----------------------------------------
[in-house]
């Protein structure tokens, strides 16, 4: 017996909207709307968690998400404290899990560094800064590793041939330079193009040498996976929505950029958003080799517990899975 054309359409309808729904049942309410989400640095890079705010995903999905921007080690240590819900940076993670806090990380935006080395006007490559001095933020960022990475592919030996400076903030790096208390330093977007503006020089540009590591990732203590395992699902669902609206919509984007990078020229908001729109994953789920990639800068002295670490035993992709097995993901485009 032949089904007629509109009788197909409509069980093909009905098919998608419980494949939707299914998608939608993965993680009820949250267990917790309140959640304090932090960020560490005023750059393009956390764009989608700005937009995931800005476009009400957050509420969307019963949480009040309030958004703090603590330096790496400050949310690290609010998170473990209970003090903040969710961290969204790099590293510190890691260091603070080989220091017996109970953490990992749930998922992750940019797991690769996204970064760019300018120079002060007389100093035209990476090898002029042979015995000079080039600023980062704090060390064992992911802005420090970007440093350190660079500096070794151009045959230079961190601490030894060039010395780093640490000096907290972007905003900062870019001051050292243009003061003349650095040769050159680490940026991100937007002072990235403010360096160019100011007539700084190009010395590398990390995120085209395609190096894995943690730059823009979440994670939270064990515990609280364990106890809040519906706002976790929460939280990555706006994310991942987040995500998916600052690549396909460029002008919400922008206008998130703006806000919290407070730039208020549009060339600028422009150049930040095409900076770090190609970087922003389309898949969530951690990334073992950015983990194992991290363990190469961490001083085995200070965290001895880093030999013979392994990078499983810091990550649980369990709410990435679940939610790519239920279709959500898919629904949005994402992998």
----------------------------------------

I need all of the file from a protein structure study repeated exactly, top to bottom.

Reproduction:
[in-house]
């Protein structure tokens, strides 16, 4: 017996909207709307968690998400404290899990560094800064590793041939330079193009040498996976929505950029958003080799517990899975 054309359409309808729904049942309410989400640095890079705010995903999905921007080690240590819900940076993670806090990380935006080395006007490559001095933020960022990475592919030996400076903030790096208390330093977007503006020089540009590591990732203590395992699902669902609206919509984007990078020229908001729109994953789920990639800068002295670490035993992709097995993901485009 032949089904007629509109009788197909409509069980093909009905098919998608419980494949939707299914998608939608993965993680009820949250267990917790309140959640304090932090960020560490005023750059393009956390764009989608700005937009995931800005476009009400957050509420969307019963949480009040309030958004703090603590330096790496400050949310690290609010998170473990209970003090903040969710961290969204790099590293510190890691260091603070080989220091017996109970953490990992749930998922992750940019797991690769996204970064760019300018120079002060007389100093035209990476090898002029042979015995000079080039600023980062704090060390064992992911802005420090970007440093350190660079500096070794151009045959230079961190601490030894060039010395780093640490000096907290972007905003900062870019001051050292243009003061003349650095040769050159680490940026991100937007002072990235403010360096160019100011007539700084190009010395590398990390995120085209395609190096894995943690730059823009979440994670939270064990515990609280364990106890809040519906706002976790929460939280990555706006994310991942987040995500998916600052690549396909460029002008919400922008206008998130703006806000919290407070730039208020549009060339600028422009150049930040095409900076770090190609970087922003389309898949969530951690990334073992950015983990194992991290363990190469961490001083085995200070965290001895880093030999013979392994990078499983810091990550649980369990709410990435679940939610790519239920279709959500898919629904949005994402992998």